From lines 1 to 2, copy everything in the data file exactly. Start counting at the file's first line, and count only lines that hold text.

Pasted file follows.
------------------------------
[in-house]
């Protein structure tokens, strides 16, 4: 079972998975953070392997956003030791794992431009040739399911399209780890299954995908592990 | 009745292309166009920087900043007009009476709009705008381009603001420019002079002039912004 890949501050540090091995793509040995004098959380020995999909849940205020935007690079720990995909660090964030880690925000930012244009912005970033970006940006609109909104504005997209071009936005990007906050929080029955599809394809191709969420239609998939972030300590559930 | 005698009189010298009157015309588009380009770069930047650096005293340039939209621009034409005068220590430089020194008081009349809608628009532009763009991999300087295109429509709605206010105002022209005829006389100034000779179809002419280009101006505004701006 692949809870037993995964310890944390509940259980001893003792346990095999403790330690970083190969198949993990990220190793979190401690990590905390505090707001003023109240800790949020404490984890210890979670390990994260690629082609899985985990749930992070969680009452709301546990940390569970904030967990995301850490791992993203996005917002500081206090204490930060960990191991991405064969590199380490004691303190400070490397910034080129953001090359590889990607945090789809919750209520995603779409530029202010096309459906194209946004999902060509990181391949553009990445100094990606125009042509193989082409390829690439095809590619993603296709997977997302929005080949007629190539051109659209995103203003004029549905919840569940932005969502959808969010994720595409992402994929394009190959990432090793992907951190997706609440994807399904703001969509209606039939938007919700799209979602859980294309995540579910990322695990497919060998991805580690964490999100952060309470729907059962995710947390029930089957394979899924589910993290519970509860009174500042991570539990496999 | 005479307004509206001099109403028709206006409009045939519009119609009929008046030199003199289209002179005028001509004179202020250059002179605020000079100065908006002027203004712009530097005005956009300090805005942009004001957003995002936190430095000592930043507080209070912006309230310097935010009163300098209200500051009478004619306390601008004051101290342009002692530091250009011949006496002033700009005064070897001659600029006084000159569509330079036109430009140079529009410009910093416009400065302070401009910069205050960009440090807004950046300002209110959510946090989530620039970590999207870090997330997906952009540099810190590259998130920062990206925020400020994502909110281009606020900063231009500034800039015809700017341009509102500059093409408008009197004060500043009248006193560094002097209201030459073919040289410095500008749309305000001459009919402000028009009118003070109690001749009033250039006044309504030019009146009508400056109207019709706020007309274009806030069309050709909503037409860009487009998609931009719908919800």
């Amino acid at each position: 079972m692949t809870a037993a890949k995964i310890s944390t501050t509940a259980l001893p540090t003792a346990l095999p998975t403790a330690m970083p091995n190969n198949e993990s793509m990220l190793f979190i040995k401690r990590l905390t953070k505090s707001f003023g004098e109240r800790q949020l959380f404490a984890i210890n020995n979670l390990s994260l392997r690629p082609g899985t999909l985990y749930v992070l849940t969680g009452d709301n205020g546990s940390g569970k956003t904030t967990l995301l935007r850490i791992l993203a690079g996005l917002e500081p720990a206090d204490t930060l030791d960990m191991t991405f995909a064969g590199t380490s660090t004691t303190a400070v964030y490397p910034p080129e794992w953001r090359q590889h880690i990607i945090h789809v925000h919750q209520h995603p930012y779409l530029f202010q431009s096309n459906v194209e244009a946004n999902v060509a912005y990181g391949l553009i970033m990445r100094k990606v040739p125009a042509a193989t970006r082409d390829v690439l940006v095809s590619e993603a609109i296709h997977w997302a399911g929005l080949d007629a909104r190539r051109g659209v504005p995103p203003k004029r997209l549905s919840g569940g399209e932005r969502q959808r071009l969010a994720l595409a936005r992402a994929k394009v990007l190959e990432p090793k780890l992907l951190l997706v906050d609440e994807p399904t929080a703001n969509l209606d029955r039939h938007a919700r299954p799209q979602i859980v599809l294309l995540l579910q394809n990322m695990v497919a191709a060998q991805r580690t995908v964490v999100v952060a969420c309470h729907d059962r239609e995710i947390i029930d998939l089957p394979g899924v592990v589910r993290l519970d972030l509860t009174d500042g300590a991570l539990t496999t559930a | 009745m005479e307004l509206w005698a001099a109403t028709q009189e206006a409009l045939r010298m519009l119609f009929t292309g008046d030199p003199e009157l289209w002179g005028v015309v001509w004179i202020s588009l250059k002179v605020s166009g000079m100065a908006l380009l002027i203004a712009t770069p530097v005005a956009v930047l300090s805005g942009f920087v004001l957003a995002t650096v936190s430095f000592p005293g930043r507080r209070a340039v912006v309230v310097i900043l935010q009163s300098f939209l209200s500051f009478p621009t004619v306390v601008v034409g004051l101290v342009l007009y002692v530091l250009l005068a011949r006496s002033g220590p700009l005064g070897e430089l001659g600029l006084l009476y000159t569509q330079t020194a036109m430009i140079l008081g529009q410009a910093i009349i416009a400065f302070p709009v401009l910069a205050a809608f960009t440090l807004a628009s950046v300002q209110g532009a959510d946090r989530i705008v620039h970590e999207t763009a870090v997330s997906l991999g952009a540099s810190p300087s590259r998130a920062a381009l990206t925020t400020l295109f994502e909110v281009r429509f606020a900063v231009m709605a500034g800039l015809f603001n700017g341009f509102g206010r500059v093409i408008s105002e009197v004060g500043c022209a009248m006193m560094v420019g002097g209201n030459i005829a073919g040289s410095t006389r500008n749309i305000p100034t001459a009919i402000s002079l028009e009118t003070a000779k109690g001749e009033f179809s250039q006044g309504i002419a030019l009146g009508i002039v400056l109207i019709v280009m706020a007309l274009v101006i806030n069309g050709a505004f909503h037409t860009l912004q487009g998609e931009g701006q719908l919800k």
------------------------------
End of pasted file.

[in-house]
């Protein structure tokens, strides 16, 4: 079972998975953070392997956003030791794992431009040739399911399209780890299954995908592990 | 009745292309166009920087900043007009009476709009705008381009603001420019002079002039912004 890949501050540090091995793509040995004098959380020995999909849940205020935007690079720990995909660090964030880690925000930012244009912005970033970006940006609109909104504005997209071009936005990007906050929080029955599809394809191709969420239609998939972030300590559930 | 005698009189010298009157015309588009380009770069930047650096005293340039939209621009034409005068220590430089020194008081009349809608628009532009763009991999300087295109429509709605206010105002022209005829006389100034000779179809002419280009101006505004701006 692949809870037993995964310890944390509940259980001893003792346990095999403790330690970083190969198949993990990220190793979190401690990590905390505090707001003023109240800790949020404490984890210890979670390990994260690629082609899985985990749930992070969680009452709301546990940390569970904030967990995301850490791992993203996005917002500081206090204490930060960990191991991405064969590199380490004691303190400070490397910034080129953001090359590889990607945090789809919750209520995603779409530029202010096309459906194209946004999902060509990181391949553009990445100094990606125009042509193989082409390829690439095809590619993603296709997977997302929005080949007629190539051109659209995103203003004029549905919840569940932005969502959808969010994720595409992402994929394009190959990432090793992907951190997706609440994807399904703001969509209606039939938007919700799209979602859980294309995540579910990322695990497919060998991805580690964490999100952060309470729907059962995710947390029930089957394979899924589910993290519970509860009174500042991570539990496999 | 005479307004509206001099109403028709206006409009045939519009119609009929008046030199003199289209002179005028001509004179202020250059002179605020000079100065908006002027203004712009530097005005956009300090805005942009004001957003995002936190430095000592930043507080209070912006309230310097935010009163300098209200500051009478004619306390601008004051101290342009002692530091250009011949006496002033700009005064070897001659600029006084000159569509330079036109430009140079529009410009910093416009400065302070401009910069205050960009440090807004950046300002209110959510946090989530620039970590999207870090997330997906952009540099810190590259998130920062990206925020400020994502909110281009606020900063231009500034800039015809700017341009509102500059093409408008009197004060500043009248006193560094002097209201030459073919040289410095500008749309305000001459009919402000028009009118003070109690001749009033250039006044309504030019009146009508400056109207019709706020007309274009806030069309050709909503037409860009487009998609931009719908919800």